The Princess and the Frog
Directed Ron Clements and John Musker
It's been years, but Walt Disney Feature Animation has decided to reach back into their history and resurrect a once-popular technique for their new film. No, not 2-D hand-drawn animation, which has only been sidelined at the company since 2004's negligible (though attractively drawn) Home on the Range. Disney is really resurrecting the princess story, which has been in hibernation for eleven or thirteen or seventeen years, depending on how you define princess: comma warrior (Mulan), of the natural world (Pocahontas), or just chick who marries a prince (Beauty and the Beast).
Of course, The Princess and the Frog is hand-drawn, too, or at least hand-assisted, and vividly so: the New Orleans images pop out wildly, and you can feel the animators reveling in the warmth and energy of old-fashioned brushstrokes (and, yeah, a bit of leftover ADD from the computer world, where characters tend to move faster and speak louder). But for a cartoon that's so much fun to simply look at, the story carries some weight, too. Rather than indulging the half-hearted (and third-witted) spoofery of the animation/live-action/Shrek knockoff hybrid Enchanted, The Princess and the Frog sets about the long-overdue business of reconstructing the Disney Princess.
Yes, Belle was bookish and Princess Jasmine was headstrong, but Tiana (voiced by erstwhile Dreamgirl Anika Noni Rose) is smart, honest and an actual minority—a young black woman from a modest background. Semi-miraculously, the fact that Tiana posses a major work ethic, laboring as a waitress and saving her tip money to open her own restaurant, plays less like a disturbingly racialized Cinderella and more like a realistic treatment of class in a cartoon.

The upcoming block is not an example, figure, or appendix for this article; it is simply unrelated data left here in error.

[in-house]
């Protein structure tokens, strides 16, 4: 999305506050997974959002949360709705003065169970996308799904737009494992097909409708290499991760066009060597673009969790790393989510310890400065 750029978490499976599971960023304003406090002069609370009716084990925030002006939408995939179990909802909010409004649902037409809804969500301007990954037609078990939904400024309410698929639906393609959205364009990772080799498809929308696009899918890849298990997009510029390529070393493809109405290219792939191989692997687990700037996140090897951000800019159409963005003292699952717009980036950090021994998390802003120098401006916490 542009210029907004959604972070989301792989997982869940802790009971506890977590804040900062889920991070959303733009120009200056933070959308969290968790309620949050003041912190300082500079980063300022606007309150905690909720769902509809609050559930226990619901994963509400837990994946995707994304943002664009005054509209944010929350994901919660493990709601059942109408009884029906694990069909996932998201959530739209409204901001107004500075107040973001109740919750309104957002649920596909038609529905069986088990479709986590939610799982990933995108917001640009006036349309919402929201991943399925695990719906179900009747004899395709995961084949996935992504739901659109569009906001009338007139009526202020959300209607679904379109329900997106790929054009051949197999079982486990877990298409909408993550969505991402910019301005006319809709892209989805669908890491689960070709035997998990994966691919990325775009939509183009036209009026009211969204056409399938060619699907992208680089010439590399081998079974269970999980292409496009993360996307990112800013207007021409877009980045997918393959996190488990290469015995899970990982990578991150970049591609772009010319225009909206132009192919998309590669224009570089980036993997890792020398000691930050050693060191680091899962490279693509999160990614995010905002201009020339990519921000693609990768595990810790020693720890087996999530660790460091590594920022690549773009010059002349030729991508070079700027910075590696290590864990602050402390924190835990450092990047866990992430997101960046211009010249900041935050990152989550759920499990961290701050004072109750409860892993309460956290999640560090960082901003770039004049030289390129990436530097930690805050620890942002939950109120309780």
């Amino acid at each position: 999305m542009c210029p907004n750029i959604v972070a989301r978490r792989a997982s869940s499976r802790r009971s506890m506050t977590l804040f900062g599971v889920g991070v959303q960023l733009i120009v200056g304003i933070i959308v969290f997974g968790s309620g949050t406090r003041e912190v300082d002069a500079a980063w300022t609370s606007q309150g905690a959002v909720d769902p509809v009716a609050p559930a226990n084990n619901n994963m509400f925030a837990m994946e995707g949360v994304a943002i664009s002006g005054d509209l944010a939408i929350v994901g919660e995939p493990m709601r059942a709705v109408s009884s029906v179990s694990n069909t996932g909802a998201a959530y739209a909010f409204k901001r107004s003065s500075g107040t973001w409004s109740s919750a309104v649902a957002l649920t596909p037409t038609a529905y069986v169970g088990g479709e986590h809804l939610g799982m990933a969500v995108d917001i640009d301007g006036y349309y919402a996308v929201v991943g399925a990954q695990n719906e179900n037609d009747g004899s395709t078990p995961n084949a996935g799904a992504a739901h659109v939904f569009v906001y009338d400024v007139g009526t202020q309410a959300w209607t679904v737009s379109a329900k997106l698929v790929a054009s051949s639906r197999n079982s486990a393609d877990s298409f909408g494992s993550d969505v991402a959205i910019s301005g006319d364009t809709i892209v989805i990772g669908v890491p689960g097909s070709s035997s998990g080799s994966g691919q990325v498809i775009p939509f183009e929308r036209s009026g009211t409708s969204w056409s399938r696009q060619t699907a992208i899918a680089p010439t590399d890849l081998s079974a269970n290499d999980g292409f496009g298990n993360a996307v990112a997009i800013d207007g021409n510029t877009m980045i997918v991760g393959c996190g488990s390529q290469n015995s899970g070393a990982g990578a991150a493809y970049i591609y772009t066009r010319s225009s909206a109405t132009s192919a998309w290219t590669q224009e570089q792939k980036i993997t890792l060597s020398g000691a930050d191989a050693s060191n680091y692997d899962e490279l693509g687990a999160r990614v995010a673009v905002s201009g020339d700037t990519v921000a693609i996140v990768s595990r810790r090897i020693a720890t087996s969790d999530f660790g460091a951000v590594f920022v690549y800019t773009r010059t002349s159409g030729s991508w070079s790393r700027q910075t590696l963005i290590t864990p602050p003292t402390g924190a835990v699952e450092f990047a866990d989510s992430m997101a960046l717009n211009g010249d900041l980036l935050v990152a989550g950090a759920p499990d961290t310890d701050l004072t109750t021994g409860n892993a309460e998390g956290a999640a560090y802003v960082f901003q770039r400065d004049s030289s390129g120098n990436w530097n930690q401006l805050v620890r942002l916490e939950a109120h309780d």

Okay, semi-realistic, but still: fairy tale magic is repeatedly pitted against economic realities; visiting Prince Naveen (Bruno Campos), a charming layabout, is kinda broke, too, since his parents cut him off. In a neat and cartoon-friendly twist on the old Frog Prince story, both Naveen and Tiara find themselves transformed into little frogs by the scheming Dr. Facilier (subject of much wonderfully spindly animation, as well as the menacing tones of Keith David). They accrue animal sidekicks and go on a mission to realize their dreams, as Disney heroes tend to do, but despite the occasional clamor it's all quite zippy and sweet, with set pieces pitched more like production numbers bursting with color than smashing action sequences. Disney Animation is trying to shake off its status as the minor leagues to Pixar's majors, and if they aren't hitting the same level of inspiration that they came across, almost on the sly, when they made The Emperor's New Groove and Lilo & Stitch, The Princess and the Frog certainly represents a welcome return to form. That Disney: they can make rebranding downright adorable.
Opens November 25